Left: An example of one of the Mexican silver dollar medallions struck for those Sydney crewman who took part in the Sydney-Emden engagement. Right: The men of Sydney had much to be proud of when they returned to Australia following the war's end.
Left: An example of one of the Mexican silver dollar medallions struck for those Sydney (I) crewman who took part in the Sydney-Emden engagement. Right: The men of Sydney (I) had much to be proud of when they returned to Australia following the war's end.

Another medal was commissioned on behalf of the citizens of Western Australia to specifically recognise the part played in the battle by officers and sailors in Sydney (I) who came from Western Australia. This medal was cast in silver by JC Taylor’s Jewellery Works of Perth and depicted an engraving of Sydney (I) with the words “To Commemorate the Victory Over the Emden” above it.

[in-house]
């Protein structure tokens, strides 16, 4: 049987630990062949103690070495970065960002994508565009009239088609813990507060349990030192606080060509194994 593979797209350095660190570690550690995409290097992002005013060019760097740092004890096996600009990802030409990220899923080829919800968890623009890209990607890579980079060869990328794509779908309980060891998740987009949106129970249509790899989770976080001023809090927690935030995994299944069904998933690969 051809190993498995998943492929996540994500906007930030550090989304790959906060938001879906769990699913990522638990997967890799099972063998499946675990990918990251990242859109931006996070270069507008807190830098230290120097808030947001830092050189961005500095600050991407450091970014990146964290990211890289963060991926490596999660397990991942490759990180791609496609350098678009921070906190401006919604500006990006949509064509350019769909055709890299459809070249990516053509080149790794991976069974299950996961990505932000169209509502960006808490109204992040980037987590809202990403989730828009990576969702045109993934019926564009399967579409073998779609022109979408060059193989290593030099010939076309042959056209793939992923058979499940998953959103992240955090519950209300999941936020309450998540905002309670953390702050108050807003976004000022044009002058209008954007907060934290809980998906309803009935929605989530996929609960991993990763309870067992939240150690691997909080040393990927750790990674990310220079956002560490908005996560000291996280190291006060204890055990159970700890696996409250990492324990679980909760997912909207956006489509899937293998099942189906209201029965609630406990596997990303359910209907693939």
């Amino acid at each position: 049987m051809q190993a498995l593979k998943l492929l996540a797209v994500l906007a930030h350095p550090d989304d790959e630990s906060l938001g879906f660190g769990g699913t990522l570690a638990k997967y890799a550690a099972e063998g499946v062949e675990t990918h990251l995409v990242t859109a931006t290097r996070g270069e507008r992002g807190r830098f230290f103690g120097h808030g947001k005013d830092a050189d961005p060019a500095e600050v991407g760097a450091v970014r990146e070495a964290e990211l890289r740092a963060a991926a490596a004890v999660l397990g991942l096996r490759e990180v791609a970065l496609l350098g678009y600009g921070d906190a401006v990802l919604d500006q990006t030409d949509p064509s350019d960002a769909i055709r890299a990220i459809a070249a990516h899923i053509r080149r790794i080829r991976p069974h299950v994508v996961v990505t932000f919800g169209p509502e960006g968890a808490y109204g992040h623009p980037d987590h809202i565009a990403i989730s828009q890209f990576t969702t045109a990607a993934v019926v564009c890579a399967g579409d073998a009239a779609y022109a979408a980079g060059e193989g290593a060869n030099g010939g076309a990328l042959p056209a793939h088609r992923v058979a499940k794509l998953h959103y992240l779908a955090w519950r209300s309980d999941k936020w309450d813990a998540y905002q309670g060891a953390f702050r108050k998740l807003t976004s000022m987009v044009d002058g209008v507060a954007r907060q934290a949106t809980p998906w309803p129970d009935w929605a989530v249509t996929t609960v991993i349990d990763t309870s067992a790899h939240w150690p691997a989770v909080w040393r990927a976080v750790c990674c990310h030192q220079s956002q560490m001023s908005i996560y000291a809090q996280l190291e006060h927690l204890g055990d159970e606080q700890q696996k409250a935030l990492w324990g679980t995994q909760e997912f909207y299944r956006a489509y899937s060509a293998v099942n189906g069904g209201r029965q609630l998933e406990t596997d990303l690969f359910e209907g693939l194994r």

HMAS Sydney dressing ship in honour of the Prince of Wales visit in 1920.
HMAS Sydney (I) dressing ship in honour of the Prince of Wales visit in 1920.

Sydney operated mainly in Australian and South West Pacific waters for the remainder of her career. In December 1919 she was in the Timor Sea and on standby to render assistance, if needed, to Keith and Ross Smith who were flying a Vickers Vimy bomber to Australia on the first England-Australia flight. The cruiser took part in the Royal Visit by HRH The Prince of Wales to Australia in June 1920.